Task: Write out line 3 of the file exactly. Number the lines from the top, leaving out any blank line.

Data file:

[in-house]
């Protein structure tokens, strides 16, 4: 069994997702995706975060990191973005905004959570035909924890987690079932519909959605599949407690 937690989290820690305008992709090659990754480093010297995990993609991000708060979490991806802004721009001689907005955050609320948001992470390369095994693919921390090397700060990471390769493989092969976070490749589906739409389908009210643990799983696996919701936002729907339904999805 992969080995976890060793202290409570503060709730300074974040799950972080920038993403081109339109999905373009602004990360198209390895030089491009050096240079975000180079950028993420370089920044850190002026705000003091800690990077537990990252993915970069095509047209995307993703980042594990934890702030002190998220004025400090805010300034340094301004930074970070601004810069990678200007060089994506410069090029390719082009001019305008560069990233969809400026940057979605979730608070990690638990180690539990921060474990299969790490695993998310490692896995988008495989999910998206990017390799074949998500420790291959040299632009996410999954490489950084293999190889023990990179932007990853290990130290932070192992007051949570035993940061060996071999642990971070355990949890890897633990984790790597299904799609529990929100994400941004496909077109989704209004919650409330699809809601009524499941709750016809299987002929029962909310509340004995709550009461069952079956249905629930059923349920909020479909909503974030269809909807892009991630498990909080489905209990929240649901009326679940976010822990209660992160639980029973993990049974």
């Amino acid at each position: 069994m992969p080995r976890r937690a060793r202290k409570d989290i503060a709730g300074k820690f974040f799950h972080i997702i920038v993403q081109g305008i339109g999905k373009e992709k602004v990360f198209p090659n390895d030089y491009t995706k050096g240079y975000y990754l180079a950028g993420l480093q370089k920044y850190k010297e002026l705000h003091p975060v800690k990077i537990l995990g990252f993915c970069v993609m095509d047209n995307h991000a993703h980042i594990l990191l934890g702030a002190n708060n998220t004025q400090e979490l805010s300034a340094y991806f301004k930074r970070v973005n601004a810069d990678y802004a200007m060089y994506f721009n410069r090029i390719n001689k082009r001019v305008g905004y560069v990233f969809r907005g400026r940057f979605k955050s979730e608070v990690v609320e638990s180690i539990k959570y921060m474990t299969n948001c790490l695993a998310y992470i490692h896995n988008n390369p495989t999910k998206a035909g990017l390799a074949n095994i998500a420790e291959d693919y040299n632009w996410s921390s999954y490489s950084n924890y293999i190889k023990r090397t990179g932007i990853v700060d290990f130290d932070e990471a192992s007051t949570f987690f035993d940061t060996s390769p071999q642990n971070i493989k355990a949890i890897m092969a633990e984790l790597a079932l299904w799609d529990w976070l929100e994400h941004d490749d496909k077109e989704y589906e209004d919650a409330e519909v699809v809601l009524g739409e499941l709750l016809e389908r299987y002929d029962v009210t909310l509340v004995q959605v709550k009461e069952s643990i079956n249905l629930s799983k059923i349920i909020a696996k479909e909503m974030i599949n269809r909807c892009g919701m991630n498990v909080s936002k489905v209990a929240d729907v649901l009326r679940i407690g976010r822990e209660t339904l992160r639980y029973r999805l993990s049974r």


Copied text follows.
């Amino acid at each position: 069994m992969p080995r976890r937690a060793r202290k409570d989290i503060a709730g300074k820690f974040f799950h972080i997702i920038v993403q081109g305008i339109g999905k373009e992709k602004v990360f198209p090659n390895d030089y491009t995706k050096g240079y975000y990754l180079a950028g993420l480093q370089k920044y850190k010297e002026l705000h003091p975060v800690k990077i537990l995990g990252f993915c970069v993609m095509d047209n995307h991000a993703h980042i594990l990191l934890g702030a002190n708060n998220t004025q400090e979490l805010s300034a340094y991806f301004k930074r970070v973005n601004a810069d990678y802004a200007m060089y994506f721009n410069r090029i390719n001689k082009r001019v305008g905004y560069v990233f969809r907005g400026r940057f979605k955050s979730e608070v990690v609320e638990s180690i539990k959570y921060m474990t299969n948001c790490l695993a998310y992470i490692h896995n988008n390369p495989t999910k998206a035909g990017l390799a074949n095994i998500a420790e291959d693919y040299n632009w996410s921390s999954y490489s950084n924890y293999i190889k023990r090397t990179g932007i990853v700060d290990f130290d932070e990471a192992s007051t949570f987690f035993d940061t060996s390769p071999q642990n971070i493989k355990a949890i890897m092969a633990e984790l790597a079932l299904w799609d529990w976070l929100e994400h941004d490749d496909k077109e989704y589906e209004d919650a409330e519909v699809v809601l009524g739409e499941l709750l016809e389908r299987y002929d029962v009210t909310l509340v004995q959605v709550k009461e069952s643990i079956n249905l629930s799983k059923i349920i909020a696996k479909e909503m974030i599949n269809r909807c892009g919701m991630n498990v909080s936002k489905v209990a929240d729907v649901l009326r679940i407690g976010r822990e209660t339904l992160r639980y029973r999805l993990s049974r």